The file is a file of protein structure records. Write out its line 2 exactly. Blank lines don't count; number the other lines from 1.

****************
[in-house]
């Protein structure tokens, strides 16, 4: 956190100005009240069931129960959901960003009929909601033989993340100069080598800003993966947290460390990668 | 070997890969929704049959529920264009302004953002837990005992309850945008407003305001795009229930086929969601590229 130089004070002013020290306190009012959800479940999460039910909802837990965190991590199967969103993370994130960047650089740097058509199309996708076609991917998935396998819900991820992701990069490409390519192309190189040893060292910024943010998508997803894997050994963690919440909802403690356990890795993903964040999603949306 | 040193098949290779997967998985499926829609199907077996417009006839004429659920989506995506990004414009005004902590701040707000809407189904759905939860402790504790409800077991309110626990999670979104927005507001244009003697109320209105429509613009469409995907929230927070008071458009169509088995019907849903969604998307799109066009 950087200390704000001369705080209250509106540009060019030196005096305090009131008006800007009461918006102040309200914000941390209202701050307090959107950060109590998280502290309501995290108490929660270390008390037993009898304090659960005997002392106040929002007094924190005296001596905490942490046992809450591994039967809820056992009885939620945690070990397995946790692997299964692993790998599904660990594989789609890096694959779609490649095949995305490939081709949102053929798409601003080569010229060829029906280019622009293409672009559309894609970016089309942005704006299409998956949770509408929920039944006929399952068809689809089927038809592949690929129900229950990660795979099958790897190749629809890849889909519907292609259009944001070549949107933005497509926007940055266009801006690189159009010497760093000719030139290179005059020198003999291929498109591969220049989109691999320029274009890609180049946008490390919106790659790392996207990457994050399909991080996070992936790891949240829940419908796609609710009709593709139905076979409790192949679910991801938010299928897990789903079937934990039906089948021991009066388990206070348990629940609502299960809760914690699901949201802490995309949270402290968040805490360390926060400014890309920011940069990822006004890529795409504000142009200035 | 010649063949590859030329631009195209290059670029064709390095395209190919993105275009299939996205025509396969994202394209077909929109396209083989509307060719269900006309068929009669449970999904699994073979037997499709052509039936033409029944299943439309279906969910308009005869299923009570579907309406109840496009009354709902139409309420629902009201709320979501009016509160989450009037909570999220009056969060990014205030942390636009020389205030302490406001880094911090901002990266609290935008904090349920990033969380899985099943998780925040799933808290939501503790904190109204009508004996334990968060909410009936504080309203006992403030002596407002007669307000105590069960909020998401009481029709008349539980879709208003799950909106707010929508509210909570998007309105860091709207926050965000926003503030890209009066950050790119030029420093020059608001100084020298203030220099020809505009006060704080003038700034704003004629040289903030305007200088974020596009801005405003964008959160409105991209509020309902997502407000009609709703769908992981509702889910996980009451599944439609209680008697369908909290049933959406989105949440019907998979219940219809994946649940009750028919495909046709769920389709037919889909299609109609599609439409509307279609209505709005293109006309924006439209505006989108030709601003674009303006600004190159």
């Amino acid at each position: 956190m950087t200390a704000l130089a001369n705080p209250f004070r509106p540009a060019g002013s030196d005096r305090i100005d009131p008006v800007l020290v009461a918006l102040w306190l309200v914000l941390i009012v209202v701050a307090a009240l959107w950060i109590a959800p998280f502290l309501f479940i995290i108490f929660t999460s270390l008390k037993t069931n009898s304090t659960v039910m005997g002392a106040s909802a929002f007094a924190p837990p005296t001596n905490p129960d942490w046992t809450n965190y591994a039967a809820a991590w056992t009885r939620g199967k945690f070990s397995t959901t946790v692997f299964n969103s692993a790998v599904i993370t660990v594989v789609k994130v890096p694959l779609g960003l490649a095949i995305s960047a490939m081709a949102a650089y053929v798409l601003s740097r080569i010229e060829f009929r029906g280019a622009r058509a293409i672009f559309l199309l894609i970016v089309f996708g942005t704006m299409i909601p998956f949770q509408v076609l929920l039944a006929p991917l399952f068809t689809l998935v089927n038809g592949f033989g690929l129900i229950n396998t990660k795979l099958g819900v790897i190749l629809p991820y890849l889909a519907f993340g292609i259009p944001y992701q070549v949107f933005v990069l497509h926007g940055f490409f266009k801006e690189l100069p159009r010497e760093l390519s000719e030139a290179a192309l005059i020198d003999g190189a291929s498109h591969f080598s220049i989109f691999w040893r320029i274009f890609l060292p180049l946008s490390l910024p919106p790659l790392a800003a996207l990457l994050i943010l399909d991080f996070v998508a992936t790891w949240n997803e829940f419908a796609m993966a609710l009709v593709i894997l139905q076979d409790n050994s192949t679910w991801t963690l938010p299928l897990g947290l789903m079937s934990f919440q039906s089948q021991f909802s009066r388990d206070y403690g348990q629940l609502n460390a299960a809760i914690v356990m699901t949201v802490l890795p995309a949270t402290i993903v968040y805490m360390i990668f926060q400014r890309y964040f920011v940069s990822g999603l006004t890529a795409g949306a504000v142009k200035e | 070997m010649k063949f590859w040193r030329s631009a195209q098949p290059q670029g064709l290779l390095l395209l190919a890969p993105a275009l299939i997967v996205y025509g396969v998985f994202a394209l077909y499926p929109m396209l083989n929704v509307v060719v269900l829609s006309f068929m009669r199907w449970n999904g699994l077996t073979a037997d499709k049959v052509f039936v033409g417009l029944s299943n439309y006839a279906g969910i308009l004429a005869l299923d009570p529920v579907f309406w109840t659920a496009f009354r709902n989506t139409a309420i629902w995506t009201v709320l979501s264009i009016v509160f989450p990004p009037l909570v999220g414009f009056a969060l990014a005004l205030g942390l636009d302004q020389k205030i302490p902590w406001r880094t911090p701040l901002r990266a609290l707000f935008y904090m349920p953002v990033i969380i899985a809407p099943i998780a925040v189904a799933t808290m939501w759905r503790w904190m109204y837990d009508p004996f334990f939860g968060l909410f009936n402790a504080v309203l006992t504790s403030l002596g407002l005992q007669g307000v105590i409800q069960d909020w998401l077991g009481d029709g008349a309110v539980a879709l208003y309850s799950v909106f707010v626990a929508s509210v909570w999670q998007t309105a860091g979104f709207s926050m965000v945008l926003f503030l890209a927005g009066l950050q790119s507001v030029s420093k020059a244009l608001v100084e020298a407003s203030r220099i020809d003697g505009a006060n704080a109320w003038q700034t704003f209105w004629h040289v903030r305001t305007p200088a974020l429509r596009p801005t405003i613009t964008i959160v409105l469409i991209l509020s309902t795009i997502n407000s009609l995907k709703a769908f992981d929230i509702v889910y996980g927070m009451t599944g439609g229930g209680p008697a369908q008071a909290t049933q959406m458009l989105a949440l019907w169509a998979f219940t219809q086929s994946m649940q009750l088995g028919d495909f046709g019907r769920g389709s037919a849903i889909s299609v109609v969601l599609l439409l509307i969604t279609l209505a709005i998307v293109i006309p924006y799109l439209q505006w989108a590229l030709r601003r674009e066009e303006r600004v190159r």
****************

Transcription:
């Protein structure tokens, strides 16, 4: 956190100005009240069931129960959901960003009929909601033989993340100069080598800003993966947290460390990668 | 070997890969929704049959529920264009302004953002837990005992309850945008407003305001795009229930086929969601590229 130089004070002013020290306190009012959800479940999460039910909802837990965190991590199967969103993370994130960047650089740097058509199309996708076609991917998935396998819900991820992701990069490409390519192309190189040893060292910024943010998508997803894997050994963690919440909802403690356990890795993903964040999603949306 | 040193098949290779997967998985499926829609199907077996417009006839004429659920989506995506990004414009005004902590701040707000809407189904759905939860402790504790409800077991309110626990999670979104927005507001244009003697109320209105429509613009469409995907929230927070008071458009169509088995019907849903969604998307799109066009 950087200390704000001369705080209250509106540009060019030196005096305090009131008006800007009461918006102040309200914000941390209202701050307090959107950060109590998280502290309501995290108490929660270390008390037993009898304090659960005997002392106040929002007094924190005296001596905490942490046992809450591994039967809820056992009885939620945690070990397995946790692997299964692993790998599904660990594989789609890096694959779609490649095949995305490939081709949102053929798409601003080569010229060829029906280019622009293409672009559309894609970016089309942005704006299409998956949770509408929920039944006929399952068809689809089927038809592949690929129900229950990660795979099958790897190749629809890849889909519907292609259009944001070549949107933005497509926007940055266009801006690189159009010497760093000719030139290179005059020198003999291929498109591969220049989109691999320029274009890609180049946008490390919106790659790392996207990457994050399909991080996070992936790891949240829940419908796609609710009709593709139905076979409790192949679910991801938010299928897990789903079937934990039906089948021991009066388990206070348990629940609502299960809760914690699901949201802490995309949270402290968040805490360390926060400014890309920011940069990822006004890529795409504000142009200035 | 010649063949590859030329631009195209290059670029064709390095395209190919993105275009299939996205025509396969994202394209077909929109396209083989509307060719269900006309068929009669449970999904699994073979037997499709052509039936033409029944299943439309279906969910308009005869299923009570579907309406109840496009009354709902139409309420629902009201709320979501009016509160989450009037909570999220009056969060990014205030942390636009020389205030302490406001880094911090901002990266609290935008904090349920990033969380899985099943998780925040799933808290939501503790904190109204009508004996334990968060909410009936504080309203006992403030002596407002007669307000105590069960909020998401009481029709008349539980879709208003799950909106707010929508509210909570998007309105860091709207926050965000926003503030890209009066950050790119030029420093020059608001100084020298203030220099020809505009006060704080003038700034704003004629040289903030305007200088974020596009801005405003964008959160409105991209509020309902997502407000009609709703769908992981509702889910996980009451599944439609209680008697369908909290049933959406989105949440019907998979219940219809994946649940009750028919495909046709769920389709037919889909299609109609599609439409509307279609209505709005293109006309924006439209505006989108030709601003674009303006600004190159």